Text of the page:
dealst-mobile sim card activation kit | t-mobile for…


Wow! Lousy phone service for the price of what it is worth!

Oh, the SIM card doesn't include air time? Well, that's OK since they drop my calls so frequently that I might as well not get any air time at all. I've had much better results with smoke signals.


These are useful for setting up iPhones on StraightTalk. Using the SIM swap method to enter the APN info. In for 2!


@dlin91: I don't think that works for prepaid service though (at least it didn't for me).

"Just get a Micro SIM card and choose a plan."

It is $20 for prepaid and you have to go to a store (that is what they told me ~2-3 months ago when I did this)

And, I find T Mobile prepaid to be more than sufficient and a really good value $.10/min and the minutes last a year once you buy $100. I use about $50 in minutes per year.


I don't think I've ever met a happy T-Mobile customer. My roomies have to borrow my ATT phone sometimes to make calls.


@lparsons42: I've had T-Mobile for over a decade and do not experience dropped calls except when I'm hiking in the woods or the mountains. No carrier is 100% reliable. Usually when I have crappy service, people I'm with who have Verizon experience the same thing.
Maybe the problem isn't T-Mobile. Maybe it's where you are.


@colbytitus: Allow me to introduce myself. I've been a very happy T-Mobile customer for over a decade. Their customer service is wonderful.
If your roomates are having signal problems, have them do what I did: I called T-Mobile and told them. (DUH) The rep apologized and three days later I got a call from their tech. He was at the main antenna for the area and had boosted the signal. He wanted to know if my signal was better. It was and service has been great ever since.


@stone11375 Interestingly, we had very poor service from all providers on the large commercial campus where I work (old 1970's thick-walled buildings away from other commercial centers). People from all 4 carriers called to complain.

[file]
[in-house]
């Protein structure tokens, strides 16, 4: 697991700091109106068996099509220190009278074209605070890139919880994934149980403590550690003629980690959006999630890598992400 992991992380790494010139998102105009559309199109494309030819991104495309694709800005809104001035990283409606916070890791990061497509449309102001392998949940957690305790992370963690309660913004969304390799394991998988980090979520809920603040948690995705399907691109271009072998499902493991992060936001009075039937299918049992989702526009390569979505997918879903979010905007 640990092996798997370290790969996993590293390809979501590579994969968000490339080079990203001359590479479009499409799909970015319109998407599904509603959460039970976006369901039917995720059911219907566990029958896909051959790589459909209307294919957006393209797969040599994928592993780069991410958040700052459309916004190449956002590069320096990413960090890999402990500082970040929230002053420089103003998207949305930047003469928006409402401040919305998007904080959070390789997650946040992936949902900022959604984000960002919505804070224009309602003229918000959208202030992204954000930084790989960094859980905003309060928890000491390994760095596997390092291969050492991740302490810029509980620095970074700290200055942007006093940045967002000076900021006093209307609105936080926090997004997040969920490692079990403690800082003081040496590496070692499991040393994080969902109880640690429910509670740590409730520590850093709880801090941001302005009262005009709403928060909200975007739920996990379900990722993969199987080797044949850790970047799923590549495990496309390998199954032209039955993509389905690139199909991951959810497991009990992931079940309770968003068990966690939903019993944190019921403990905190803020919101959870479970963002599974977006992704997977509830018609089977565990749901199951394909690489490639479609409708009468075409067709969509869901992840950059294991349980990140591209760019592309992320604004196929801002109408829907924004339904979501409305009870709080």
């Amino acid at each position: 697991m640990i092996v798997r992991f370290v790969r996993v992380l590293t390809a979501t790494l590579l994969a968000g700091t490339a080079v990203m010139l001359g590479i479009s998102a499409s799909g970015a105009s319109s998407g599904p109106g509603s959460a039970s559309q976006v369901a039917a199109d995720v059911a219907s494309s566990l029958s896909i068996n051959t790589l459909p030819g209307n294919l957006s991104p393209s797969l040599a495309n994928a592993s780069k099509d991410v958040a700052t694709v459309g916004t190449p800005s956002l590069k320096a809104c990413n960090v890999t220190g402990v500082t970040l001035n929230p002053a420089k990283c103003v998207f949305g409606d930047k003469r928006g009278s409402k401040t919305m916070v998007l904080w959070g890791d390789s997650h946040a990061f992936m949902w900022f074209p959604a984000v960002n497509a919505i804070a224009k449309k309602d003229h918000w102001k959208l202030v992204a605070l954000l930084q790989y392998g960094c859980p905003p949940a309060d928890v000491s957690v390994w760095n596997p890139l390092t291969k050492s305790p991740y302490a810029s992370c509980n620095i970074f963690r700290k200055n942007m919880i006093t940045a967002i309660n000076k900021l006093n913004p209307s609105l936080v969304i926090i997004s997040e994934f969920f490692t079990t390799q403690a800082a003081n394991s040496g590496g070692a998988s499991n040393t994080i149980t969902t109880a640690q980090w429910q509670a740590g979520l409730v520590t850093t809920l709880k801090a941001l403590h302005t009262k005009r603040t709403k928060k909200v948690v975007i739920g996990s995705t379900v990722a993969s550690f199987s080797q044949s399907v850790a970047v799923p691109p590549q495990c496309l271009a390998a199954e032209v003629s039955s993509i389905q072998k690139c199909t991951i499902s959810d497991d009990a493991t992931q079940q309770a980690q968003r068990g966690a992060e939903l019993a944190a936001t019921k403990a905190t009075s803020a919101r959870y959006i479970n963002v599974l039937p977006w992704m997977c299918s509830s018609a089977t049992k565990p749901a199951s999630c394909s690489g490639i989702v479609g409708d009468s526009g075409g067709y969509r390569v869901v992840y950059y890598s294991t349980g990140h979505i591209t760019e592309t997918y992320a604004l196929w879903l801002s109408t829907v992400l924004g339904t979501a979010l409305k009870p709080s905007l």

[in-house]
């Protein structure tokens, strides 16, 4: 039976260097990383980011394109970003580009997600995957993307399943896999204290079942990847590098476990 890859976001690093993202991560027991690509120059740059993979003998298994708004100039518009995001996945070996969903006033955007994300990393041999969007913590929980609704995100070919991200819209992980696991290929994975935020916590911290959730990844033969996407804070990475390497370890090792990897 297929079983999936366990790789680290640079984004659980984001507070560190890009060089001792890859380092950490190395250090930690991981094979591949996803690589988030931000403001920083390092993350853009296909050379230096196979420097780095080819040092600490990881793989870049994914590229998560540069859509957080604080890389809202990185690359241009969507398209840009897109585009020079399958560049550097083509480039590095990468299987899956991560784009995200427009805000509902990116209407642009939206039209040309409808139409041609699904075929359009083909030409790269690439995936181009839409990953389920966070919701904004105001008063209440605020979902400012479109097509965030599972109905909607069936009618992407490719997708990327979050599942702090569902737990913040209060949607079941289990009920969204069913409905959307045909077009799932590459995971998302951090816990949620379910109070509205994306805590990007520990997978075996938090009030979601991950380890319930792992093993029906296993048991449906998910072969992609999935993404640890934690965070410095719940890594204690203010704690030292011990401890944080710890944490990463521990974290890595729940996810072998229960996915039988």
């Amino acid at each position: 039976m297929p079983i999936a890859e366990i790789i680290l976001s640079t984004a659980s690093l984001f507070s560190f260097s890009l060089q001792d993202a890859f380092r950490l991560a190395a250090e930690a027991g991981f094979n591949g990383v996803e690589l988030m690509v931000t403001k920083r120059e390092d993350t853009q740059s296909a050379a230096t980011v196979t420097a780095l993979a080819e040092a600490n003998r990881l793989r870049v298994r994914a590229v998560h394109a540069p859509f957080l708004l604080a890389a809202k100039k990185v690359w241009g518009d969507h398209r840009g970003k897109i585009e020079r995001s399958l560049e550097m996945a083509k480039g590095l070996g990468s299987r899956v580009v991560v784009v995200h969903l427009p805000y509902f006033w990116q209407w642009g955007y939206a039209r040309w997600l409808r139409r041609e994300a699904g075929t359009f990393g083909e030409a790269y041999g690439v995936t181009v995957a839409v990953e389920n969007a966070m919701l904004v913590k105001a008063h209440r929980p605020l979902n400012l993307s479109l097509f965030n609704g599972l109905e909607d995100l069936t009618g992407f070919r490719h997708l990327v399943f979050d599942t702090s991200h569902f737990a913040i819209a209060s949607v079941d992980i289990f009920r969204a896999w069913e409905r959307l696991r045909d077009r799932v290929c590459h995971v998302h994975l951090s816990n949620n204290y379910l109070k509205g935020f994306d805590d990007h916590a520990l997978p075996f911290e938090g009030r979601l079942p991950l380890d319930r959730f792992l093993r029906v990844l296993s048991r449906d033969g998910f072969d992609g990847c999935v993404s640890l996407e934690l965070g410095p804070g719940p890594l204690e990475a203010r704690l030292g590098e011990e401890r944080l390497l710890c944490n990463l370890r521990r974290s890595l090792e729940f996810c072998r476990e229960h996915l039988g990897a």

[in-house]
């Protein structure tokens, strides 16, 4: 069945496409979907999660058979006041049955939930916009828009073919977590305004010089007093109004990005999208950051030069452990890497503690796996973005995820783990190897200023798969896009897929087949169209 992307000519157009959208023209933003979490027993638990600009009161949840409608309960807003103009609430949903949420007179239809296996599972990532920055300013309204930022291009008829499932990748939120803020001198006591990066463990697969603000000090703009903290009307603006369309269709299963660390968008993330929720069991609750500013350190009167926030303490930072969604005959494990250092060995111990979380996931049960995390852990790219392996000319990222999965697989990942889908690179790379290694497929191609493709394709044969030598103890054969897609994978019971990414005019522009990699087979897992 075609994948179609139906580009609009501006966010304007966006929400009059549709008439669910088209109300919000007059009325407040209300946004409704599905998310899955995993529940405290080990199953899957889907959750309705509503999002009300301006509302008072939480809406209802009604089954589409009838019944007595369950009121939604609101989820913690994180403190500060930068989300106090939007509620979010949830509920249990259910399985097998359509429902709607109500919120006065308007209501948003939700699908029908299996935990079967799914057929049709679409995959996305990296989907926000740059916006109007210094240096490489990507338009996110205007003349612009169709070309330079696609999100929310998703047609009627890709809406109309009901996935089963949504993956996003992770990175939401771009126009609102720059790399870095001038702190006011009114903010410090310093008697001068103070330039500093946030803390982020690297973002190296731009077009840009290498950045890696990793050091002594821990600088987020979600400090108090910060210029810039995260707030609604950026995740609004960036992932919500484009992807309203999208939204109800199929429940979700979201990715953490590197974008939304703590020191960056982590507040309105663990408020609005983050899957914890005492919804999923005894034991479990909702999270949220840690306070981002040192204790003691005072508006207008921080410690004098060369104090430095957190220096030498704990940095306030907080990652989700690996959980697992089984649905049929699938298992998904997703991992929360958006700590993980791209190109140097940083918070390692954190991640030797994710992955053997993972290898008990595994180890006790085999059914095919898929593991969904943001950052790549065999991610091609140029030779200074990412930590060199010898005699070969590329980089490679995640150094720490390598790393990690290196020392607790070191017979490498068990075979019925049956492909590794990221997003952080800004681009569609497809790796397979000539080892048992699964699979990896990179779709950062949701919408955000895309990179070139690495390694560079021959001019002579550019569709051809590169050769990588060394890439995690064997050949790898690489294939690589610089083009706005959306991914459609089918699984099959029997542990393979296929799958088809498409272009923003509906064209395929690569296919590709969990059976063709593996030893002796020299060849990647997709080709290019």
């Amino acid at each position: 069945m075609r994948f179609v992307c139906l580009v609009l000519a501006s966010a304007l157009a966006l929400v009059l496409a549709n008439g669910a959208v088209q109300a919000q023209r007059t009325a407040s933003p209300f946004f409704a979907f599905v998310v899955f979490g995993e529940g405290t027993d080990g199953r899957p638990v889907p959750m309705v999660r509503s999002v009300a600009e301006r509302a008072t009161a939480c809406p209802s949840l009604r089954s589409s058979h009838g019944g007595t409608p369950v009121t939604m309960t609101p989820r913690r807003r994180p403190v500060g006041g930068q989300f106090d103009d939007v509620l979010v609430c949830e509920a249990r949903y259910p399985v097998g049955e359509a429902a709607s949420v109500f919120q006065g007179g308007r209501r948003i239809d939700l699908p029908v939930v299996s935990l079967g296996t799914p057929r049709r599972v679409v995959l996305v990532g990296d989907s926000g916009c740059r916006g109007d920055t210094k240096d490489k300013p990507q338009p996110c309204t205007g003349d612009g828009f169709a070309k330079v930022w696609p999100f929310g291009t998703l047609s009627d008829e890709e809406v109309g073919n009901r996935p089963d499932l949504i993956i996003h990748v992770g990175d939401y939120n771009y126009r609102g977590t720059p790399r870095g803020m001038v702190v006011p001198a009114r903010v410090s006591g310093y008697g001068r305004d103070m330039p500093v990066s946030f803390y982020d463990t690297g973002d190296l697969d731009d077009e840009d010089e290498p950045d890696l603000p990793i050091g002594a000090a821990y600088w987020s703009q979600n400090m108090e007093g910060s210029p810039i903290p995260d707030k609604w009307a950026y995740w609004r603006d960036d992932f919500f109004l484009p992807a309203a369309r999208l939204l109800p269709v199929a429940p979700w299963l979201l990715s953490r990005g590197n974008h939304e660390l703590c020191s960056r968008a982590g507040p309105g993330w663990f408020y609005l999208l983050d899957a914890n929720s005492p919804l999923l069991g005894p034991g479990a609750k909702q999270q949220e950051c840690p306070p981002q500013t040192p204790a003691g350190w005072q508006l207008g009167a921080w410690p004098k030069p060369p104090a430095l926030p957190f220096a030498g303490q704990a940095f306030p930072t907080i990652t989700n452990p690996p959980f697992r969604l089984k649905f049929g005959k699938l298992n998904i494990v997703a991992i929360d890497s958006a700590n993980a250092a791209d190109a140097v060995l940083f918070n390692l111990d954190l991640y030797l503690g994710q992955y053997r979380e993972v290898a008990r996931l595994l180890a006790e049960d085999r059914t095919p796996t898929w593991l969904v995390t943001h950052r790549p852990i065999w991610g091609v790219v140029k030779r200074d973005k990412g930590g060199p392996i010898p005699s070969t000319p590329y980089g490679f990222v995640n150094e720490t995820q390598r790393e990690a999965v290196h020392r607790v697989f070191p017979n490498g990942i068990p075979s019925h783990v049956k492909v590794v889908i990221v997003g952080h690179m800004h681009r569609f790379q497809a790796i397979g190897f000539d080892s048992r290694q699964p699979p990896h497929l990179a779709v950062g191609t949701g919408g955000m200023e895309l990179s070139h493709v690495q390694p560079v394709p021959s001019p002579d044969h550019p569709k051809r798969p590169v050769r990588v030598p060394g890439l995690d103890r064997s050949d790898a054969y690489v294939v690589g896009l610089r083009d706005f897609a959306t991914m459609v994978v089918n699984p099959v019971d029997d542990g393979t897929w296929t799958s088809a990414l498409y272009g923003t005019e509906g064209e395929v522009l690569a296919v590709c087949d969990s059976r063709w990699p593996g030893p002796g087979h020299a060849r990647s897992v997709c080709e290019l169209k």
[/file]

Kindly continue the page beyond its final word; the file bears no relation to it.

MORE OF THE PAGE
A couple of years ago, T-Mobile actually had an antenna built right next to the campus while the others did nothing.

So now, you can get full bars on T-Mobile here and have to wave any other phone in the air to get a single bar. So another happy customer here too.


@stone11375: I live 10 miles from a city of 150,000 people. I can't drive to work without driving through a dead spot, even though the map on their website claims those areas have signal. I frequently drop calls in my own house, sometimes while just sitting on my couch. Their map claims I should get two bars at my house. Last night I was at home, talking to my wife who was in an airport (both of us on tmobile) and suddenly she could no longer hear me because the network is terrible here.

Our friends on Verizon, AT&T, or Sprint have none of these problems here. Tmobile is OK if you live in a decent sized city, but is terrible if you do not. I was really hoping the TMobile - AT&T merger would go through so I could get better coverage but it was stopped. The only reason we are still with them right now is we are stuck on a contract and don't want to pay the early termination fees.